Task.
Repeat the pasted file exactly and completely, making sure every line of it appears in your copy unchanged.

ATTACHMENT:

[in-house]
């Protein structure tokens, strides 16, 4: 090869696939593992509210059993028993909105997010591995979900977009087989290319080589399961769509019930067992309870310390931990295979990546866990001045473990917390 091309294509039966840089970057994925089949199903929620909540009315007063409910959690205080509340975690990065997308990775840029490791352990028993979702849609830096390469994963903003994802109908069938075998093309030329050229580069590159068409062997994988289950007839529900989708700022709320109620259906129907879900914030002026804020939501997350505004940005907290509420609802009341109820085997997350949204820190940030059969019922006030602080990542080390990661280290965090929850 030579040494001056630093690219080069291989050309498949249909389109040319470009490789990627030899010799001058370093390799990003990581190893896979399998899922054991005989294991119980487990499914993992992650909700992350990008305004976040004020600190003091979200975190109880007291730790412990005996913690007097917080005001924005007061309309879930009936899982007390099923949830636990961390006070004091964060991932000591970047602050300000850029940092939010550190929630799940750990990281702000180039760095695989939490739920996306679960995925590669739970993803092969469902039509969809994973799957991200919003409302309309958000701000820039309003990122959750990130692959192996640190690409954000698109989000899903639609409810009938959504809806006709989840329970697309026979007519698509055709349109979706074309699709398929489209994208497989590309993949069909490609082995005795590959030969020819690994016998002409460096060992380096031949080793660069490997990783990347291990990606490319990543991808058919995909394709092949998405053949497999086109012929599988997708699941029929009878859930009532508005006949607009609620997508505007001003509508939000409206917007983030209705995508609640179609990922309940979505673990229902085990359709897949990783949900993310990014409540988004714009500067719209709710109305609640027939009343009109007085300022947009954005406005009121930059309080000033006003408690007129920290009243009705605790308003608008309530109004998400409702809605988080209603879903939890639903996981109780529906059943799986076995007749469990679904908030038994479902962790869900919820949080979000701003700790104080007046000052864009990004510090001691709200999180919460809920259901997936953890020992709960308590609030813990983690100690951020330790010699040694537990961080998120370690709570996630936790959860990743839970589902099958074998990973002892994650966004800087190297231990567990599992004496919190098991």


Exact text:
[in-house]
């Protein structure tokens, strides 16, 4: 090869696939593992509210059993028993909105997010591995979900977009087989290319080589399961769509019930067992309870310390931990295979990546866990001045473990917390 091309294509039966840089970057994925089949199903929620909540009315007063409910959690205080509340975690990065997308990775840029490791352990028993979702849609830096390469994963903003994802109908069938075998093309030329050229580069590159068409062997994988289950007839529900989708700022709320109620259906129907879900914030002026804020939501997350505004940005907290509420609802009341109820085997997350949204820190940030059969019922006030602080990542080390990661280290965090929850 030579040494001056630093690219080069291989050309498949249909389109040319470009490789990627030899010799001058370093390799990003990581190893896979399998899922054991005989294991119980487990499914993992992650909700992350990008305004976040004020600190003091979200975190109880007291730790412990005996913690007097917080005001924005007061309309879930009936899982007390099923949830636990961390006070004091964060991932000591970047602050300000850029940092939010550190929630799940750990990281702000180039760095695989939490739920996306679960995925590669739970993803092969469902039509969809994973799957991200919003409302309309958000701000820039309003990122959750990130692959192996640190690409954000698109989000899903639609409810009938959504809806006709989840329970697309026979007519698509055709349109979706074309699709398929489209994208497989590309993949069909490609082995005795590959030969020819690994016998002409460096060992380096031949080793660069490997990783990347291990990606490319990543991808058919995909394709092949998405053949497999086109012929599988997708699941029929009878859930009532508005006949607009609620997508505007001003509508939000409206917007983030209705995508609640179609990922309940979505673990229902085990359709897949990783949900993310990014409540988004714009500067719209709710109305609640027939009343009109007085300022947009954005406005009121930059309080000033006003408690007129920290009243009705605790308003608008309530109004998400409702809605988080209603879903939890639903996981109780529906059943799986076995007749469990679904908030038994479902962790869900919820949080979000701003700790104080007046000052864009990004510090001691709200999180919460809920259901997936953890020992709960308590609030813990983690100690951020330790010699040694537990961080998120370690709570996630936790959860990743839970589902099958074998990973002892994650966004800087190297231990567990599992004496919190098991």